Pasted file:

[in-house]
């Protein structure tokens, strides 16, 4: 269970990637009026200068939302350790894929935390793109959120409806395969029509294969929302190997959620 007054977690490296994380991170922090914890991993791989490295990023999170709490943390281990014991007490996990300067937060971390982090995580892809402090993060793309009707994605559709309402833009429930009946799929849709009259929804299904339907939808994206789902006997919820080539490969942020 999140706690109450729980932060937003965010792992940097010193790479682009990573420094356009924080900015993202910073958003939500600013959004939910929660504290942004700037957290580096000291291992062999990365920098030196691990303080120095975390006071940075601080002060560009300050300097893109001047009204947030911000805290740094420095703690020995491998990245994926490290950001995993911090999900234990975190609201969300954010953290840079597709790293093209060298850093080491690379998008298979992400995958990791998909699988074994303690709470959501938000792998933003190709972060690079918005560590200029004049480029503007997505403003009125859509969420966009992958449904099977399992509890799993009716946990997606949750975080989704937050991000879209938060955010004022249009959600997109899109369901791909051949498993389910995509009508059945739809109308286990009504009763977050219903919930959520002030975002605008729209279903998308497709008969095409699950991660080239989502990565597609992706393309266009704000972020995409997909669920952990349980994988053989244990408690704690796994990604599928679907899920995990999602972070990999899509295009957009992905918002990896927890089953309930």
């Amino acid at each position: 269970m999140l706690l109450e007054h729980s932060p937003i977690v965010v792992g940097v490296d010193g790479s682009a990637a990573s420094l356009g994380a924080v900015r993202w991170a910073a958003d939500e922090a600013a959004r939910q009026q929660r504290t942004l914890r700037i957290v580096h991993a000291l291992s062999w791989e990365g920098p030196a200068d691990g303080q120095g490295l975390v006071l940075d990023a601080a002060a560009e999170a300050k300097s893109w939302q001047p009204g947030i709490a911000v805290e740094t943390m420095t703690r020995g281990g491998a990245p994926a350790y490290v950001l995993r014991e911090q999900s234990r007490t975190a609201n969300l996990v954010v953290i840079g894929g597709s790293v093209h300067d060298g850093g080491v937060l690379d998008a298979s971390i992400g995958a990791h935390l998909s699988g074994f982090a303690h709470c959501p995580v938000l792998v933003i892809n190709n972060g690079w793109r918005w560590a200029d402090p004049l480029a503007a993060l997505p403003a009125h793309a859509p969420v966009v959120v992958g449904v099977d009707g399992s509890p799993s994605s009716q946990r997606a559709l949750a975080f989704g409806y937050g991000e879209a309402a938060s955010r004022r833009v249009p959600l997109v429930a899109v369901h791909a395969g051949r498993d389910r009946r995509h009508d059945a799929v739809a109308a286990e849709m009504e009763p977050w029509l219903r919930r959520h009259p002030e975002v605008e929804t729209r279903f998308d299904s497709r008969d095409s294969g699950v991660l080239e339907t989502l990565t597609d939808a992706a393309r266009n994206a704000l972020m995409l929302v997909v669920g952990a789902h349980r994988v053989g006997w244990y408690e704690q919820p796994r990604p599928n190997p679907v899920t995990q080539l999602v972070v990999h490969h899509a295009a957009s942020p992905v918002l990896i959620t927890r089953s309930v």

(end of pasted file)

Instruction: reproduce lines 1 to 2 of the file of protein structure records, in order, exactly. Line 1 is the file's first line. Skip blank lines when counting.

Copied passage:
[in-house]
């Protein structure tokens, strides 16, 4: 269970990637009026200068939302350790894929935390793109959120409806395969029509294969929302190997959620 007054977690490296994380991170922090914890991993791989490295990023999170709490943390281990014991007490996990300067937060971390982090995580892809402090993060793309009707994605559709309402833009429930009946799929849709009259929804299904339907939808994206789902006997919820080539490969942020 999140706690109450729980932060937003965010792992940097010193790479682009990573420094356009924080900015993202910073958003939500600013959004939910929660504290942004700037957290580096000291291992062999990365920098030196691990303080120095975390006071940075601080002060560009300050300097893109001047009204947030911000805290740094420095703690020995491998990245994926490290950001995993911090999900234990975190609201969300954010953290840079597709790293093209060298850093080491690379998008298979992400995958990791998909699988074994303690709470959501938000792998933003190709972060690079918005560590200029004049480029503007997505403003009125859509969420966009992958449904099977399992509890799993009716946990997606949750975080989704937050991000879209938060955010004022249009959600997109899109369901791909051949498993389910995509009508059945739809109308286990009504009763977050219903919930959520002030975002605008729209279903998308497709008969095409699950991660080239989502990565597609992706393309266009704000972020995409997909669920952990349980994988053989244990408690704690796994990604599928679907899920995990999602972070990999899509295009957009992905918002990896927890089953309930």